Heart Health for Women
While heart disease is often associated with men, it's crucial to recognize that it is also a significant threat to women's health. In fact, heart disease is the leading cause of death for women in the United States.
As women, it is important for us to understand the unique aspects of our heart health, including risk factors, symptoms, prevention strategies and the importance of early detection and treatment. This awareness is important throughout the year and we want to share additional advice during February as American Heart Month.
Understanding Risk Factors
Many of the risk factors for heart disease in women are similar to those found in men, including high blood pressure (hypertension), high cholesterol, smoking, diabetes, obesity, and a sedentary lifestyle. However, there are some gender-specific risk factors that can increase a woman's likelihood of developing heart disease, including:
- Hormonal changes: Fluctuations in estrogen levels due to menopause or certain medications can affect cholesterol levels and increase the risk of heart disease.
- Pregnancy complications: Conditions like gestational diabetes or high blood pressure during pregnancy can increase a woman's risk of developing heart disease later in life.
- Mental health: Depression and chronic stress have been linked to an increased risk of heart disease in women.
Women of all ages should take heart disease seriously, especially those with a family history of heart disease. and pay close attention to heart disease risk factors.
Heart disease symptoms can manifest differently in women than in men, which can lead to under-diagnosis and under-treatment. Women are more likely to experience the following symptoms:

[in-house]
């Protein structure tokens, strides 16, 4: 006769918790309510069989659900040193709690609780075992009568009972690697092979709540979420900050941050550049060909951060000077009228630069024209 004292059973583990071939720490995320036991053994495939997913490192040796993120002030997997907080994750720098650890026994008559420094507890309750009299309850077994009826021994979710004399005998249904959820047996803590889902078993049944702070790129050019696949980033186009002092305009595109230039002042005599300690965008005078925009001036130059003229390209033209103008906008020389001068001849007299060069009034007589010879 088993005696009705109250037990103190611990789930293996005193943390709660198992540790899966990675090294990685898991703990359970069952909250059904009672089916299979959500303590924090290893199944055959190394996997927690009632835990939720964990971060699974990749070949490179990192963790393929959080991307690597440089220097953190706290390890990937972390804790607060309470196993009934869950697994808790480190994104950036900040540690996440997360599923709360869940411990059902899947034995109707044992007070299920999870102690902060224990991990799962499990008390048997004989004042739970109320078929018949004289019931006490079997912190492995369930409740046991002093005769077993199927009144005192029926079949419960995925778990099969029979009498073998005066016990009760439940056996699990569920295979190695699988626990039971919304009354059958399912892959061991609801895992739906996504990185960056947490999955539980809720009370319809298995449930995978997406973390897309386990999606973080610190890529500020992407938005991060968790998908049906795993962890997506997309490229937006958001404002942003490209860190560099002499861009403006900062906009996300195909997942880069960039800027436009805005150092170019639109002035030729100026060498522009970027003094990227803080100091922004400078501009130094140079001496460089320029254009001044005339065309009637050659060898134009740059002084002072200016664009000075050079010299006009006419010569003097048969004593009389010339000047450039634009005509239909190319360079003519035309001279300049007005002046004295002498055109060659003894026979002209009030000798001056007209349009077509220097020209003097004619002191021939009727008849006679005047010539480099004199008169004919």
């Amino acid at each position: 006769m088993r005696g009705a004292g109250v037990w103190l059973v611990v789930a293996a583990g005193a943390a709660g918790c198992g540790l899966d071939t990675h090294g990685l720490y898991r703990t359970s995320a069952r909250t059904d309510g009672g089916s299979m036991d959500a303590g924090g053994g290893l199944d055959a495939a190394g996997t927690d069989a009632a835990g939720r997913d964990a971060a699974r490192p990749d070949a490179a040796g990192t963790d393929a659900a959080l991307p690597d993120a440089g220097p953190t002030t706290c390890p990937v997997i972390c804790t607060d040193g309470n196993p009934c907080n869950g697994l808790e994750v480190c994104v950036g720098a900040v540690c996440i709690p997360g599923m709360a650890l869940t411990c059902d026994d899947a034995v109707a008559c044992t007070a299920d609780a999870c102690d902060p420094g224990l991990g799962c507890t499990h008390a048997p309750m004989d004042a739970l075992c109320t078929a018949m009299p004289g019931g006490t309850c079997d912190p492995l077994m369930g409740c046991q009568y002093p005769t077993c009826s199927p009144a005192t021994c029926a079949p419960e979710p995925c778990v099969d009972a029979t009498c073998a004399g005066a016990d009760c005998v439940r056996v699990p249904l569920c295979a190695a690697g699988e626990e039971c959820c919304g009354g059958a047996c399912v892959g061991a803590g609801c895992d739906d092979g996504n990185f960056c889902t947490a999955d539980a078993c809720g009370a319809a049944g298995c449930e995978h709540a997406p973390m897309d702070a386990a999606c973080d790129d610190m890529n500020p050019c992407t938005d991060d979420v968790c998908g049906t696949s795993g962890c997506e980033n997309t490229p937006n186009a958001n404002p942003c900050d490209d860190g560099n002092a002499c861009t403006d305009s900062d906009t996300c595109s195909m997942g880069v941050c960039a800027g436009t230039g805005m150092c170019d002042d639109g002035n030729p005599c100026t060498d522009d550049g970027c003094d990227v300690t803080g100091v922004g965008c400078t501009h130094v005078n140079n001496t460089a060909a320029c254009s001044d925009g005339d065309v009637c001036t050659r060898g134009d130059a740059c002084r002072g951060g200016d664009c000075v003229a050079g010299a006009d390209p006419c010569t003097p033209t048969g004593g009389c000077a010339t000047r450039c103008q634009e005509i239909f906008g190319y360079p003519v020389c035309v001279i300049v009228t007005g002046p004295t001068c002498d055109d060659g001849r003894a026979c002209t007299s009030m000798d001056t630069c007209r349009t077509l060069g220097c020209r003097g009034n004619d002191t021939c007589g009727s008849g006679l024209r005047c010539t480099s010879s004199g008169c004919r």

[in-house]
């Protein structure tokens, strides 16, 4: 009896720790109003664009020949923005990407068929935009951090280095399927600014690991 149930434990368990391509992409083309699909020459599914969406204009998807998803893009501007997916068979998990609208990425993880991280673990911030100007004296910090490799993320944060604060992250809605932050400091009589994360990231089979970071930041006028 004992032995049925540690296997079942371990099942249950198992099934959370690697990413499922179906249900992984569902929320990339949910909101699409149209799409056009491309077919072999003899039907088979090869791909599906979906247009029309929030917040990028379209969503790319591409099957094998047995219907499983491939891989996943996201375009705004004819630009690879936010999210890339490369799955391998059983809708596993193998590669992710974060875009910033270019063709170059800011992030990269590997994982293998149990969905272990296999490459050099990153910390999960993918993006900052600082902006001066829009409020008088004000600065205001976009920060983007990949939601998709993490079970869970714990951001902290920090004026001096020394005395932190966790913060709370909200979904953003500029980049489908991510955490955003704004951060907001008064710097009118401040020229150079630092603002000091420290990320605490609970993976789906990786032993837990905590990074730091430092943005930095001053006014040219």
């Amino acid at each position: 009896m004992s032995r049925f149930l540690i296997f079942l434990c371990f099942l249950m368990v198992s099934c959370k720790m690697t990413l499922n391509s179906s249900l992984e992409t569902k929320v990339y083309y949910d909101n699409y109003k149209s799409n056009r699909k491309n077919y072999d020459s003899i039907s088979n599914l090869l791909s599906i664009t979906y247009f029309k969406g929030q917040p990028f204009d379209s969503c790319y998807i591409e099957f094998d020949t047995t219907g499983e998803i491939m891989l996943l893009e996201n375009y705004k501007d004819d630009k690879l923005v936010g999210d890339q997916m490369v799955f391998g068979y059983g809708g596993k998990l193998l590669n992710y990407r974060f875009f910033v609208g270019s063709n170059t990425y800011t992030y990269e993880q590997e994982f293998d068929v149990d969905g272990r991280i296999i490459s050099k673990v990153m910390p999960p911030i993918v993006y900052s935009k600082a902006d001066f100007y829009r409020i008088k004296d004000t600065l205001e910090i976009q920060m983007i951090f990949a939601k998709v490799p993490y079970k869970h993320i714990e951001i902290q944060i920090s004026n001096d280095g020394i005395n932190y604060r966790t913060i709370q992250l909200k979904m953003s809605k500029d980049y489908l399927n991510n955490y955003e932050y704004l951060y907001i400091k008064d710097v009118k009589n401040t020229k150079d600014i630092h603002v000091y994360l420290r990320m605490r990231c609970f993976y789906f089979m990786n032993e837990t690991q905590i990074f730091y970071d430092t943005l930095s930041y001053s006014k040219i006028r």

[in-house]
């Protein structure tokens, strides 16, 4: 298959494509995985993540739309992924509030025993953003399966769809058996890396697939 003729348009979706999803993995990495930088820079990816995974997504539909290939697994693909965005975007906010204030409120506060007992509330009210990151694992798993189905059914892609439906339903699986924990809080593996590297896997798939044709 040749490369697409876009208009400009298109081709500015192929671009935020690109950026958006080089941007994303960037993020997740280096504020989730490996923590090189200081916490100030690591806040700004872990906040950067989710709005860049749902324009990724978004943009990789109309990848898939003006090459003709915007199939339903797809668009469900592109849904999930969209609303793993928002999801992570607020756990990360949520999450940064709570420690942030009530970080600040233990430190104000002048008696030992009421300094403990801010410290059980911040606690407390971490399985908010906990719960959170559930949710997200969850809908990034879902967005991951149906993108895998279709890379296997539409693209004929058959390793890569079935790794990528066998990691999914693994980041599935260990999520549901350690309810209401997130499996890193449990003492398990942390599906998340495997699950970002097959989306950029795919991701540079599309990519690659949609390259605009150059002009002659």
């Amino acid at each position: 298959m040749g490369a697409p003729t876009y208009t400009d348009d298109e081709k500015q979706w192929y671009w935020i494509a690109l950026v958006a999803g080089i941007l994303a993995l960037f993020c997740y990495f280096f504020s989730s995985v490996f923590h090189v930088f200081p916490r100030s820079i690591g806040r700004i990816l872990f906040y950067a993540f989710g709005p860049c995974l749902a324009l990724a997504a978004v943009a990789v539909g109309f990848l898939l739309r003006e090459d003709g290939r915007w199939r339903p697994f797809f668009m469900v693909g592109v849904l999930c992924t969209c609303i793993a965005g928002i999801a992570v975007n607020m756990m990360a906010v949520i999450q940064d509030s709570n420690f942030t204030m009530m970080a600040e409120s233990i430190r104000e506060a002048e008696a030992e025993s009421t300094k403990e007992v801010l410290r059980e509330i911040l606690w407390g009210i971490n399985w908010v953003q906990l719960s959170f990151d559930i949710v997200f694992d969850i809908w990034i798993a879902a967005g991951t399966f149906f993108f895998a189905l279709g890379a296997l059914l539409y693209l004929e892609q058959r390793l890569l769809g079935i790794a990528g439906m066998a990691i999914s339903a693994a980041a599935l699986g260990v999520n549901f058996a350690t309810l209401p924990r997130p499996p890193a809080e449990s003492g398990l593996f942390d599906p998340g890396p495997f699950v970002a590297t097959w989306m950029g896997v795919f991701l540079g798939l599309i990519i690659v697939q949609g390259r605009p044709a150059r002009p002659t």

- Chest pain or discomfort
- Shortness of breath
- Nausea or vomiting
- Pain in the back, neck or jaw
- Dizziness or lightheadedness
Compared to men, women tend to have symptoms more often when resting, or even when asleep. Because women's symptoms can differ from men's, they might be diagnosed less often with heart disease than men. That is why it is important for women to be aware of these symptoms and seek medical attention as soon as you experience them, as prompt treatment can be lifesaving.
Preventing heart disease in women involves adopting a heart-healthy lifestyle and managing risk factors. To do this you should:
- Eat a balanced diet that is low in saturated fats, trans fats, cholesterol, and sodium, and high in fruits, vegetables, whole grains, lean proteins, and healthy fats.
- Engage in regular physical activity, aiming for at least 150 minutes of moderate-intensity aerobic activity per week.
- Maintain a healthy weight and waist circumference.
- Manage stress through relaxation techniques, hobbies, and social support.
- Avoid tobacco smoke and limit alcohol consumption.
- Get regular check-ups and screenings for conditions like high blood pressure, high cholesterol and diabetes.
Remember to check with your doctor or advanced practice provider (APP)* to discuss your specific needs, especially around diet and exercise.
Importance of Early Detection and Treatment
Early detection of heart disease is crucial for women, as it can lead to more effective treatment and better outcomes. Regular check-ups with your primary care doctor or APP can help identify risk factors and detect signs of heart disease early. Diagnostic tests such as electrocardiograms (ECGs), echocardiograms and stress tests may be recommended based on your individual risk factors and symptoms. Treatment options for heart disease in women may include lifestyle changes, medications, and in some cases, surgical procedures such as angioplasty or bypass surgery.
It is important to remember not just during American Heart Month but every day that heart disease is a significant health concern for women and that women have unique risk factors, symptoms, and prevention strategies related to their heart health. By encouraging women to prioritize their heart health through healthy lifestyle choices, regular check-ups, and awareness of symptoms, we can help improve their overall well-being.
*An advanced practice provider is defined as a nurse practitioner or physician assistant.